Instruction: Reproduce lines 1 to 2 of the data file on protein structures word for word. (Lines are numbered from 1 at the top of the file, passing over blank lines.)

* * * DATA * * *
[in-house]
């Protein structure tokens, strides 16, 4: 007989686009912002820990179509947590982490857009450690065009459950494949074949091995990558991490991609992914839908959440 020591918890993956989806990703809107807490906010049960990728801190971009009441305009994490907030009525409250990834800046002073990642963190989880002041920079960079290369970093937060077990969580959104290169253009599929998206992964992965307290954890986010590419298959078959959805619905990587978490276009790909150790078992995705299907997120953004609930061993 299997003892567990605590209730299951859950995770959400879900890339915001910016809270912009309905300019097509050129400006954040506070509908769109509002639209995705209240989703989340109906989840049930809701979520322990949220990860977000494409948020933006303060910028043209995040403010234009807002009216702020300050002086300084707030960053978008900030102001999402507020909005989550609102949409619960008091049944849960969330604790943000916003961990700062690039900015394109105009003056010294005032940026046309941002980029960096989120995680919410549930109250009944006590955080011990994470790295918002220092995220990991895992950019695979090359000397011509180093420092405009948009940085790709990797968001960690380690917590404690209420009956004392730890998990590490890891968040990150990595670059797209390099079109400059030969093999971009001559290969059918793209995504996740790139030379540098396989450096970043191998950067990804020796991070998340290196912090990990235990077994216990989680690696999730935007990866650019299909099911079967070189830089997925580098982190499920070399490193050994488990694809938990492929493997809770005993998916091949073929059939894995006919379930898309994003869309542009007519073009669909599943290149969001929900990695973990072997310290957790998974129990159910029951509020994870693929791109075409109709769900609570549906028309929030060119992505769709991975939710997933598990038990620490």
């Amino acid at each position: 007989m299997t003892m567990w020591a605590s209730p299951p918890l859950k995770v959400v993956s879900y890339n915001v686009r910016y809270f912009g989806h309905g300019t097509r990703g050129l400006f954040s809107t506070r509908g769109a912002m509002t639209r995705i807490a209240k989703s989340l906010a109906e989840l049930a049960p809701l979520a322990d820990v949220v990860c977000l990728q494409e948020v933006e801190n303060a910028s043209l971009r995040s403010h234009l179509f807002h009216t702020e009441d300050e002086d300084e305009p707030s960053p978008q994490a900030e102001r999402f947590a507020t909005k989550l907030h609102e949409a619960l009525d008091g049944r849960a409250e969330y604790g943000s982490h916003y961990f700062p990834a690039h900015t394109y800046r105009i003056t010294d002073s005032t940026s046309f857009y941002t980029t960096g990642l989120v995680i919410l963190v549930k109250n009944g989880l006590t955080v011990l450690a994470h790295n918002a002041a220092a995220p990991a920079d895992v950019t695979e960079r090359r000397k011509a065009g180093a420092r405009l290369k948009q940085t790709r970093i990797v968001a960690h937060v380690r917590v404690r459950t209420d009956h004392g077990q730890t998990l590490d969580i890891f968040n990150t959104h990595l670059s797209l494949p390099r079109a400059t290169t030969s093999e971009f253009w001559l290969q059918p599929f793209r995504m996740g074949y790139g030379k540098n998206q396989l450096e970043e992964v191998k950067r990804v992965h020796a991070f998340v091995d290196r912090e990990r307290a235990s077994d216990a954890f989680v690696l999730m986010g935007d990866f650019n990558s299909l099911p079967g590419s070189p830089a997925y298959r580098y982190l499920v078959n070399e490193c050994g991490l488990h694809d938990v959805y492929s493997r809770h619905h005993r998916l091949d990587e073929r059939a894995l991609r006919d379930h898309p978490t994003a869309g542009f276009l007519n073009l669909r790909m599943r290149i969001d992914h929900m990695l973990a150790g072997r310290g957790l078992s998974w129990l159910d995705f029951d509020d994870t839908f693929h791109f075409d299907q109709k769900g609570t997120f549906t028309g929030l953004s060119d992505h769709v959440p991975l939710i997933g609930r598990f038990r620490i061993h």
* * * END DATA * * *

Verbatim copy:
[in-house]
């Protein structure tokens, strides 16, 4: 007989686009912002820990179509947590982490857009450690065009459950494949074949091995990558991490991609992914839908959440 020591918890993956989806990703809107807490906010049960990728801190971009009441305009994490907030009525409250990834800046002073990642963190989880002041920079960079290369970093937060077990969580959104290169253009599929998206992964992965307290954890986010590419298959078959959805619905990587978490276009790909150790078992995705299907997120953004609930061993 299997003892567990605590209730299951859950995770959400879900890339915001910016809270912009309905300019097509050129400006954040506070509908769109509002639209995705209240989703989340109906989840049930809701979520322990949220990860977000494409948020933006303060910028043209995040403010234009807002009216702020300050002086300084707030960053978008900030102001999402507020909005989550609102949409619960008091049944849960969330604790943000916003961990700062690039900015394109105009003056010294005032940026046309941002980029960096989120995680919410549930109250009944006590955080011990994470790295918002220092995220990991895992950019695979090359000397011509180093420092405009948009940085790709990797968001960690380690917590404690209420009956004392730890998990590490890891968040990150990595670059797209390099079109400059030969093999971009001559290969059918793209995504996740790139030379540098396989450096970043191998950067990804020796991070998340290196912090990990235990077994216990989680690696999730935007990866650019299909099911079967070189830089997925580098982190499920070399490193050994488990694809938990492929493997809770005993998916091949073929059939894995006919379930898309994003869309542009007519073009669909599943290149969001929900990695973990072997310290957790998974129990159910029951509020994870693929791109075409109709769900609570549906028309929030060119992505769709991975939710997933598990038990620490």